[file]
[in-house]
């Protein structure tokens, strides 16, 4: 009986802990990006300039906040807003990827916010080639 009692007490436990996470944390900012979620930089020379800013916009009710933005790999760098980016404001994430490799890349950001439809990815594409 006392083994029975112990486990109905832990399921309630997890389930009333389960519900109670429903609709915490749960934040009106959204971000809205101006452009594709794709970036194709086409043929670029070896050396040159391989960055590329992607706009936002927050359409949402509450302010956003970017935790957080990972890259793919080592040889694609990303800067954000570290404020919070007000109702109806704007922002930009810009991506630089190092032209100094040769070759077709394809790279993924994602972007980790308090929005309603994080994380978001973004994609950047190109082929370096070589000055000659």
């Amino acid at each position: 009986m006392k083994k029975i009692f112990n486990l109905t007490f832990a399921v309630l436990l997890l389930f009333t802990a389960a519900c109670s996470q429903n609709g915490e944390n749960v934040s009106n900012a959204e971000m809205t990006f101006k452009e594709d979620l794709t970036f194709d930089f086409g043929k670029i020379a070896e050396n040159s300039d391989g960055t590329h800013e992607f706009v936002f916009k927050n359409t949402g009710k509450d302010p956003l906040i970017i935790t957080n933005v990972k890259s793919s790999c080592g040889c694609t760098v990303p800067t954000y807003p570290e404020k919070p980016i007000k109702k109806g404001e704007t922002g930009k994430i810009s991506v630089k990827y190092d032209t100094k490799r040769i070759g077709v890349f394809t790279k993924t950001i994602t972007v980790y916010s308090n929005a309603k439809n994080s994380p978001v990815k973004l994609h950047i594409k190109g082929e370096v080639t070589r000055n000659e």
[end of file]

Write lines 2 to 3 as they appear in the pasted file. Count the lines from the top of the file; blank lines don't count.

């Protein structure tokens, strides 16, 4: 009986802990990006300039906040807003990827916010080639 009692007490436990996470944390900012979620930089020379800013916009009710933005790999760098980016404001994430490799890349950001439809990815594409 006392083994029975112990486990109905832990399921309630997890389930009333389960519900109670429903609709915490749960934040009106959204971000809205101006452009594709794709970036194709086409043929670029070896050396040159391989960055590329992607706009936002927050359409949402509450302010956003970017935790957080990972890259793919080592040889694609990303800067954000570290404020919070007000109702109806704007922002930009810009991506630089190092032209100094040769070759077709394809790279993924994602972007980790308090929005309603994080994380978001973004994609950047190109082929370096070589000055000659």
């Amino acid at each position: 009986m006392k083994k029975i009692f112990n486990l109905t007490f832990a399921v309630l436990l997890l389930f009333t802990a389960a519900c109670s996470q429903n609709g915490e944390n749960v934040s009106n900012a959204e971000m809205t990006f101006k452009e594709d979620l794709t970036f194709d930089f086409g043929k670029i020379a070896e050396n040159s300039d391989g960055t590329h800013e992607f706009v936002f916009k927050n359409t949402g009710k509450d302010p956003l906040i970017i935790t957080n933005v990972k890259s793919s790999c080592g040889c694609t760098v990303p800067t954000y807003p570290e404020k919070p980016i007000k109702k109806g404001e704007t922002g930009k994430i810009s991506v630089k990827y190092d032209t100094k490799r040769i070759g077709v890349f394809t790279k993924t950001i994602t972007v980790y916010s308090n929005a309603k439809n994080s994380p978001v990815k973004l994609h950047i594409k190109g082929e370096v080639t070589r000055n000659e």